New Life for the Danish Progress Party?
In the early 1970s, Mogens Glistrup captured worldwide attention as the leader of the Danish tax revolt. Just one year after he formed the Progress Party, it won 16 percent of the vote in the 1973 general election, becoming the second-largest Danish political party.
Over the next decade, however, the party lost popularity, dwindling to 3.6 percent of the vote in the 1984 election. Voters had turned to the party in protest after the center-right government increased taxes and public spending as never before in Danish history. But the Progress Party did not really have any alternative to offer. Glistrup wanted to abolish income taxes but did not have any strong position against taxes in general. He did not want to dismantle the welfare state; on the contrary, more spending on health and state pensions was—and still is—at the top of the party's agenda.
During the 1980s, the Progress Party turned its attention away from high taxes and to the increasing number of immigrants to Denmark, especially from Iran, Lebanon, and Sri Lanka. In a Le Pen–like style, Mogens Glistrup—when released from prison a few years ago after a tax-fraud sentence—declared that the battle against the Muslim invasion was his main political ambition. Interestingly, the anti-immigrant policies did not gain support for the party.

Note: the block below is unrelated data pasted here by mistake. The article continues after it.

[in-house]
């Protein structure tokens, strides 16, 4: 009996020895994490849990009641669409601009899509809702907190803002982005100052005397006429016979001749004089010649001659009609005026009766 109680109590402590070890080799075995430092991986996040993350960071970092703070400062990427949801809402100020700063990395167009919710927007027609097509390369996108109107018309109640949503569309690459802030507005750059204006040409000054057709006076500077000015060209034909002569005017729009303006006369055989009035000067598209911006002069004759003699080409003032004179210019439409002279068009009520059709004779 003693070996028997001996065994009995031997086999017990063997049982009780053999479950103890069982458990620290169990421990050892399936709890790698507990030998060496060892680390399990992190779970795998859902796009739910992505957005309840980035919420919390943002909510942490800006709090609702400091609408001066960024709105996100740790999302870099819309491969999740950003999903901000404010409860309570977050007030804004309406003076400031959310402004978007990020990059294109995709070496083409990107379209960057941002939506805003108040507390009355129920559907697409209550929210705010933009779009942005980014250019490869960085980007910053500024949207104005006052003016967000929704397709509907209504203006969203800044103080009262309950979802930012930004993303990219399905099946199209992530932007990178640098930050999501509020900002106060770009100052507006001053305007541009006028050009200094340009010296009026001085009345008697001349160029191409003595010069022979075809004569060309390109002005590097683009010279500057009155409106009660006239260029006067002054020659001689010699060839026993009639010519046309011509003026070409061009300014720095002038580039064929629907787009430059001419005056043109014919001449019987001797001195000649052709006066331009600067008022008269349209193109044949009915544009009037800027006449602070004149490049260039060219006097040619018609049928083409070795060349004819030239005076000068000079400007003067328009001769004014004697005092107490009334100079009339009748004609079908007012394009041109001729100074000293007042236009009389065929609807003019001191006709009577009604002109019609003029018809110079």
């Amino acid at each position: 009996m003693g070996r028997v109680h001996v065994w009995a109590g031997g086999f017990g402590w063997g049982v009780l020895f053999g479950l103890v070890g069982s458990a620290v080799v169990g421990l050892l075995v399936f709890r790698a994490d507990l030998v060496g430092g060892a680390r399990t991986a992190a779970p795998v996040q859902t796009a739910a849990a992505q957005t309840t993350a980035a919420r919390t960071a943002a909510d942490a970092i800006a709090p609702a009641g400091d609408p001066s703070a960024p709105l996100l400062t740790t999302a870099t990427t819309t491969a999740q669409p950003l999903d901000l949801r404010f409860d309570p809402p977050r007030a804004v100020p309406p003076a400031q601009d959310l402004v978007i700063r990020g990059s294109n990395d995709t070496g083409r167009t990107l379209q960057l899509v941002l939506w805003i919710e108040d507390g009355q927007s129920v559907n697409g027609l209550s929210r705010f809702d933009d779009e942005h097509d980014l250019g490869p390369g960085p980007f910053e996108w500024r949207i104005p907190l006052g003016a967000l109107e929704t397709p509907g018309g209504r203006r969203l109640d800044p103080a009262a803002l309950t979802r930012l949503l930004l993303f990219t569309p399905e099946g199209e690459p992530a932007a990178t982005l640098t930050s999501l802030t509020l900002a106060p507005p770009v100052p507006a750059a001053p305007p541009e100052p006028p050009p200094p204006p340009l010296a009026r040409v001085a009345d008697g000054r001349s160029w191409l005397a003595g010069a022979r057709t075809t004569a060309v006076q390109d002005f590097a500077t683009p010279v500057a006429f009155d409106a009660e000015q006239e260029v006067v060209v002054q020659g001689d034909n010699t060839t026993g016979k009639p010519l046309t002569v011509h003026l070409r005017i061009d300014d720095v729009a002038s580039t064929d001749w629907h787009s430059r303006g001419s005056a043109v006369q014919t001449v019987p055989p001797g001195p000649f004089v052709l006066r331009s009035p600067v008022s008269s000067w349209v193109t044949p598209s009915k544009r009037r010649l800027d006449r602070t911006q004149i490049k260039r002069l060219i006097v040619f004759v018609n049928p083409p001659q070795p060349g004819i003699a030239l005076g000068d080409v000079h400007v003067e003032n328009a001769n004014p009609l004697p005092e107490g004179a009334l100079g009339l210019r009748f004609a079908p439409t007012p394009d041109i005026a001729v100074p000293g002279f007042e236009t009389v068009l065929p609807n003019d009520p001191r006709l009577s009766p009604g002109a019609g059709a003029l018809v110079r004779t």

Recently, the party has toned down its anti-immigrant rhetoric, under the new leadership of Pia Kjaersgaard, a former domestic helper in her 40s. And it is gaining support. In the 1987 general elections, it garnered 4.8 percent of the vote. In last May's election, support jumped to 9 percent. And in later opinion polls it has reached an all-time high of some 20 percent. Kjaersgaard doesn't doubt the reason—higher taxes and public spending under conservative prime minister Paul Schluter.
Is history going to repeat itself? Or will the party this time be able to present a proper alternative—politically, economically, and philosophically—that will give it a more lasting support? One inspiration could be the Norwegian Progress Party, which has discovered (some) libertarianism and has garnered a 20 percent following in the opinion polls.
Unfortunately, there is very little fresh blood in the Progress Party, and Kjaersgaard herself, very simplistic in her thinking and speaking, is unlikely to make a major change. "Pia should read a little more Milton Friedman and Adam Smith," complains Kim Behnke, a 27-year-old member of Parliament.
Nevertheless, the growing support for the Progress Party has had some tangible results. The government, which until recently rejected privatization, has suddenly become very interested. But the slight change of attitude seems to be reversing the Progress Party's gains. The party itself remains hardly more than a bufferstock, absorbing the protest vote but unable to use it constructively.
This article originally appeared in print under the headline "New Life for the Danish Progress Party?".